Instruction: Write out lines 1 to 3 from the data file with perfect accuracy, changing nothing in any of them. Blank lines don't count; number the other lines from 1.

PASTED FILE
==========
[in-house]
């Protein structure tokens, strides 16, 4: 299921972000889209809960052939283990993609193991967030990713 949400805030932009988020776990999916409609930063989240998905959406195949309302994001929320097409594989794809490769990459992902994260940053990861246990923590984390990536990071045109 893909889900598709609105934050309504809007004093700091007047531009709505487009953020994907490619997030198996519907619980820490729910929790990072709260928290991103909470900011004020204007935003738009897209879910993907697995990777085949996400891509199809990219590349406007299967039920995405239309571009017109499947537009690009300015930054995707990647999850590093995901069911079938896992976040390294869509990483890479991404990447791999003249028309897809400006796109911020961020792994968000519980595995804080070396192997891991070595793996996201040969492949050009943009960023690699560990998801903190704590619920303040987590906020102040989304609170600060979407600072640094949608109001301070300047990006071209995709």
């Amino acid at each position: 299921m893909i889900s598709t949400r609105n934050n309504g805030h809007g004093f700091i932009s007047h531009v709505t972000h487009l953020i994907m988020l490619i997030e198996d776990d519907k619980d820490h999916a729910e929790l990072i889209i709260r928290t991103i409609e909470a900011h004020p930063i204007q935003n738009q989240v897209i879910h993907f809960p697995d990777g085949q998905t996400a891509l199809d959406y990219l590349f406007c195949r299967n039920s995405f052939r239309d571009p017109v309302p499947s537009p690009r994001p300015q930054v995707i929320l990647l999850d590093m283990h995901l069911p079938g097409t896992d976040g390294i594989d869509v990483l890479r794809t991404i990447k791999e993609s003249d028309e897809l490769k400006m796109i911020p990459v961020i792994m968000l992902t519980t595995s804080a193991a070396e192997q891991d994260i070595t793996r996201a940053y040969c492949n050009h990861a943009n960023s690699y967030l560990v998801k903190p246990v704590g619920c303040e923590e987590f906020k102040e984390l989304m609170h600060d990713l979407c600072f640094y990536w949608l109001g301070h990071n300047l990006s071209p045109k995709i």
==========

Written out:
[in-house]
């Protein structure tokens, strides 16, 4: 299921972000889209809960052939283990993609193991967030990713 949400805030932009988020776990999916409609930063989240998905959406195949309302994001929320097409594989794809490769990459992902994260940053990861246990923590984390990536990071045109 893909889900598709609105934050309504809007004093700091007047531009709505487009953020994907490619997030198996519907619980820490729910929790990072709260928290991103909470900011004020204007935003738009897209879910993907697995990777085949996400891509199809990219590349406007299967039920995405239309571009017109499947537009690009300015930054995707990647999850590093995901069911079938896992976040390294869509990483890479991404990447791999003249028309897809400006796109911020961020792994968000519980595995804080070396192997891991070595793996996201040969492949050009943009960023690699560990998801903190704590619920303040987590906020102040989304609170600060979407600072640094949608109001301070300047990006071209995709």
């Amino acid at each position: 299921m893909i889900s598709t949400r609105n934050n309504g805030h809007g004093f700091i932009s007047h531009v709505t972000h487009l953020i994907m988020l490619i997030e198996d776990d519907k619980d820490h999916a729910e929790l990072i889209i709260r928290t991103i409609e909470a900011h004020p930063i204007q935003n738009q989240v897209i879910h993907f809960p697995d990777g085949q998905t996400a891509l199809d959406y990219l590349f406007c195949r299967n039920s995405f052939r239309d571009p017109v309302p499947s537009p690009r994001p300015q930054v995707i929320l990647l999850d590093m283990h995901l069911p079938g097409t896992d976040g390294i594989d869509v990483l890479r794809t991404i990447k791999e993609s003249d028309e897809l490769k400006m796109i911020p990459v961020i792994m968000l992902t519980t595995s804080a193991a070396e192997q891991d994260i070595t793996r996201a940053y040969c492949n050009h990861a943009n960023s690699y967030l560990v998801k903190p246990v704590g619920c303040e923590e987590f906020k102040e984390l989304m609170h600060d990713l979407c600072f640094y990536w949608l109001g301070h990071n300047l990006s071209p045109k995709i």